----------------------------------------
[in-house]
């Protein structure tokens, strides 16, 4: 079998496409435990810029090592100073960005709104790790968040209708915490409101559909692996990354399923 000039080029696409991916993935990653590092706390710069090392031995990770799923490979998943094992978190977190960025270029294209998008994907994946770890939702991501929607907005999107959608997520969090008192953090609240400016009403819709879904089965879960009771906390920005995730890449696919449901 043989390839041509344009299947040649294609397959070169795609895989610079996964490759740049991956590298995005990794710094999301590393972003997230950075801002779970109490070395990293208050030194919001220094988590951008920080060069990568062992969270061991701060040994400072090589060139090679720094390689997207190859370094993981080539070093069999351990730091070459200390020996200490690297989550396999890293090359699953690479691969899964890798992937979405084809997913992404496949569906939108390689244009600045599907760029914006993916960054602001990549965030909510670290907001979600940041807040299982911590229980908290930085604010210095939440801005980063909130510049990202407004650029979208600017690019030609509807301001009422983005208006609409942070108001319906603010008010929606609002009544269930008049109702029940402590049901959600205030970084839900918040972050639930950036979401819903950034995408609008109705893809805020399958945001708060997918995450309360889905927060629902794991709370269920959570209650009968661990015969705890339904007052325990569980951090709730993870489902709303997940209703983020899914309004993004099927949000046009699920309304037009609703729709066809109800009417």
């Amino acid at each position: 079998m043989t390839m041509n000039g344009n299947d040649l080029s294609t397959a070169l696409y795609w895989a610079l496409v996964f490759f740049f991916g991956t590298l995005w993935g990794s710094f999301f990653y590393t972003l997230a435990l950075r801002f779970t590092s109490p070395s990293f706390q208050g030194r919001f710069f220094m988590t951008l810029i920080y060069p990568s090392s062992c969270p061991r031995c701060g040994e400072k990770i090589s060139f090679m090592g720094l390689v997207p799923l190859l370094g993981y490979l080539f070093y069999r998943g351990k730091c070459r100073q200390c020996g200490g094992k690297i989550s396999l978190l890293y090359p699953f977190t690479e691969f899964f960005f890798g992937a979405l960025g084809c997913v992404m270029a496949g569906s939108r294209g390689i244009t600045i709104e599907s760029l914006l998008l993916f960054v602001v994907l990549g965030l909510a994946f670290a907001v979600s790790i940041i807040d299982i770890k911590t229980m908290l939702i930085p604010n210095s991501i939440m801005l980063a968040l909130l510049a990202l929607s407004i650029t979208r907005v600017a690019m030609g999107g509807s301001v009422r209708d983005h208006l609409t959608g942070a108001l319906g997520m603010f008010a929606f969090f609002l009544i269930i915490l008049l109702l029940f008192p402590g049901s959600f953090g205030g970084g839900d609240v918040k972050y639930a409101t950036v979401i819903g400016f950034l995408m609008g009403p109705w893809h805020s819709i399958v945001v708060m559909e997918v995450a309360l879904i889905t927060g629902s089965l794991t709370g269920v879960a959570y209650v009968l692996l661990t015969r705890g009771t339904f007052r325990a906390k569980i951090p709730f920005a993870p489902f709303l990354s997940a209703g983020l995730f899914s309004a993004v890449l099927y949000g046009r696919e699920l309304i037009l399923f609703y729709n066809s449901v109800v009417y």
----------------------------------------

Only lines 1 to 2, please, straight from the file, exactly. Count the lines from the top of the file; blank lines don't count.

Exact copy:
[in-house]
């Protein structure tokens, strides 16, 4: 079998496409435990810029090592100073960005709104790790968040209708915490409101559909692996990354399923 000039080029696409991916993935990653590092706390710069090392031995990770799923490979998943094992978190977190960025270029294209998008994907994946770890939702991501929607907005999107959608997520969090008192953090609240400016009403819709879904089965879960009771906390920005995730890449696919449901 043989390839041509344009299947040649294609397959070169795609895989610079996964490759740049991956590298995005990794710094999301590393972003997230950075801002779970109490070395990293208050030194919001220094988590951008920080060069990568062992969270061991701060040994400072090589060139090679720094390689997207190859370094993981080539070093069999351990730091070459200390020996200490690297989550396999890293090359699953690479691969899964890798992937979405084809997913992404496949569906939108390689244009600045599907760029914006993916960054602001990549965030909510670290907001979600940041807040299982911590229980908290930085604010210095939440801005980063909130510049990202407004650029979208600017690019030609509807301001009422983005208006609409942070108001319906603010008010929606609002009544269930008049109702029940402590049901959600205030970084839900918040972050639930950036979401819903950034995408609008109705893809805020399958945001708060997918995450309360889905927060629902794991709370269920959570209650009968661990015969705890339904007052325990569980951090709730993870489902709303997940209703983020899914309004993004099927949000046009699920309304037009609703729709066809109800009417």